The victims of the Catholic church also see the pope’s eyewash as self-serving and beside the point – and above all as a gross evasion of accountability.
Marie Collins, who was abused in 1960 by a priest when she was a patient at Our Lady’s Hospital for Sick Children…pointed out the statement “doesn’t deal with the past. No one has taken responsibility for what went on in Dublin. There is no accountability.”…Andrew Madden, who was abused by Ivan Payne when he was an altar boy in Dublin’s Cabra parish…[said it was] “self-serving nonsense”…and he for one, as a survivor, hadn’t asked for prayers. “And they say they listen to survivors?” The statement was “an attempt to deflect attention away from accountability”.
That’s certainly how it looks to me. There is something more than a little sickening about the head of an organization responding to a report of that organization’s long-term systematic protection of abusive employees by making a big fuss about his own emotions while completely failing, not to say refusing, to take any real responsibility. It’s as if the pope thinks that all he has to do is make a display of his own appropriate feelings when really his feelings are entirely beside the point; what is wanted is accountability, and the feelings of one guy are no good as a substitute.
Both he and Ms Collins said what was necessary now was for the five sitting bishops named in the Murphy report to resign. “All bishops in place over the period investigated by the commission should step down,” said Ms Collins. “They are collectively responsible for what went on in the diocese. It all happened on their watch. They must take responsibility.”…Andrew Madden dismissed the pope’s intention of writing a pastoral letter to the Irish people with a “big deal!” comment. He too felt the five serving bishops named in the Murphy report must resign. They had been “responsible for covering up for paedophiles,” he said, and should “go, go, go”.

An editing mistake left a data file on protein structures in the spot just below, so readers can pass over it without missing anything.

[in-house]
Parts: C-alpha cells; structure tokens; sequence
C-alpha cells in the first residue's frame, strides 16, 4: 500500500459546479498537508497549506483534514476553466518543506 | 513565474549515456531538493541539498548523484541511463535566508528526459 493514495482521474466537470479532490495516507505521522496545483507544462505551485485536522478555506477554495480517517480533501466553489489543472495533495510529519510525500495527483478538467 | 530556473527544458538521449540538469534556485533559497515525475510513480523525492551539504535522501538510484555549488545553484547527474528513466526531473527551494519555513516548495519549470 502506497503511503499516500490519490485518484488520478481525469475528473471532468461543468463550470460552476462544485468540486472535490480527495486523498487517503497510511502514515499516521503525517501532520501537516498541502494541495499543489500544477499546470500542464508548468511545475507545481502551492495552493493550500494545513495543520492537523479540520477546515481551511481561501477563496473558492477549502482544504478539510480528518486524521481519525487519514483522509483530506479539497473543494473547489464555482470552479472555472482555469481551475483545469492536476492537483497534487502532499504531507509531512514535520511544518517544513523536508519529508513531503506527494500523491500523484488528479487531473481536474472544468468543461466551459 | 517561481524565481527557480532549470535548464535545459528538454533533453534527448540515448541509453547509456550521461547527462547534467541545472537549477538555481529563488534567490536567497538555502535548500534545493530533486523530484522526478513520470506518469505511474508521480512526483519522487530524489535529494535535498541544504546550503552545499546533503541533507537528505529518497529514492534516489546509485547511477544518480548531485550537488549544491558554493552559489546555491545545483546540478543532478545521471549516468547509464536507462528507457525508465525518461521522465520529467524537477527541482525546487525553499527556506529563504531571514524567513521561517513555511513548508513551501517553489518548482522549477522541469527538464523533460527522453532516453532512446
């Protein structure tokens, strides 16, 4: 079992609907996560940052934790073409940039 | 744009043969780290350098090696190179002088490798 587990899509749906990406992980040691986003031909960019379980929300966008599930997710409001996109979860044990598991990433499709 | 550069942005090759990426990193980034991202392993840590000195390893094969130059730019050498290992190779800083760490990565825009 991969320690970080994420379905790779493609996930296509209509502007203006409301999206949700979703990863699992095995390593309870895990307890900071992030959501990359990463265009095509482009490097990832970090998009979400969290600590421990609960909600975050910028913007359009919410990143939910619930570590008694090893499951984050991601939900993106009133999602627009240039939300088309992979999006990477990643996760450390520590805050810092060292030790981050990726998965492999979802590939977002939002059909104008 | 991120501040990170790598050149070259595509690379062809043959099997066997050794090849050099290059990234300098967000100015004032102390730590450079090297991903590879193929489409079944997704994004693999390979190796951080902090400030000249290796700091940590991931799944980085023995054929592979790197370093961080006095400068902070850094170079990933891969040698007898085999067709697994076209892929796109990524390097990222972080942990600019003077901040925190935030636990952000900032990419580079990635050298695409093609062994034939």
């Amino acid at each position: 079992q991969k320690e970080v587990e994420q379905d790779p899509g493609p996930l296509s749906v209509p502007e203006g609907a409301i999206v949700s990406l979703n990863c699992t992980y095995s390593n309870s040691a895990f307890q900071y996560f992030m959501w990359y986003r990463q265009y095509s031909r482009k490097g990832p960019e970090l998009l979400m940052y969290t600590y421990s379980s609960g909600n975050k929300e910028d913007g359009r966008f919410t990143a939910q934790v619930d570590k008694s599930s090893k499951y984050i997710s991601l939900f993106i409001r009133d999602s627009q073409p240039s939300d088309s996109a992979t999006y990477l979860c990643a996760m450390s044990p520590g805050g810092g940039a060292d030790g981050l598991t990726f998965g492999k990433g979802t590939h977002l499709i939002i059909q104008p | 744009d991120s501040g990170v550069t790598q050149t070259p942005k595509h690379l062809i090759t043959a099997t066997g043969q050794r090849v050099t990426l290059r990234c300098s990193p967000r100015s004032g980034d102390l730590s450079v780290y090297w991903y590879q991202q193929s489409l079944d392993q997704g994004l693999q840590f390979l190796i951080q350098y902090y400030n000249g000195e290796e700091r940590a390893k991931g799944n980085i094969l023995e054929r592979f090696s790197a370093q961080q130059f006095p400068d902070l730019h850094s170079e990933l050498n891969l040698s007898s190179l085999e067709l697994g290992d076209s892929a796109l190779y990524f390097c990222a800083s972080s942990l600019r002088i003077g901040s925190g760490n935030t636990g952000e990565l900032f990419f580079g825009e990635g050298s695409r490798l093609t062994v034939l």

See? Emoting is no good, showy apologizing is no good, talk of prayers and pastoral letters is no good. They have to take responsibility – and, remarkably, they’re not doing it.
One in Four chief executive Maeve Lewis said she was “deeply disappointed” at the pope’s statement. “His reaction is wholly inadequate…We had hoped that the pope might apologise for the culture of secrecy and cover-up by Catholic Church authorities documented by the report and that he might accept responsibility for his role in the creation of that culture,” she said. His response echoed “that of the Irish bishops in attempting to focus blame for the destruction of countless lives on individual sex-offending priests rather than accepting accountability for the role of the Catholic Church authorities in recklessly endangering children,” she said.
It’s not just a few individual bad apples, it’s the institution. It will be a chilly day in hell before the pontiff admits that.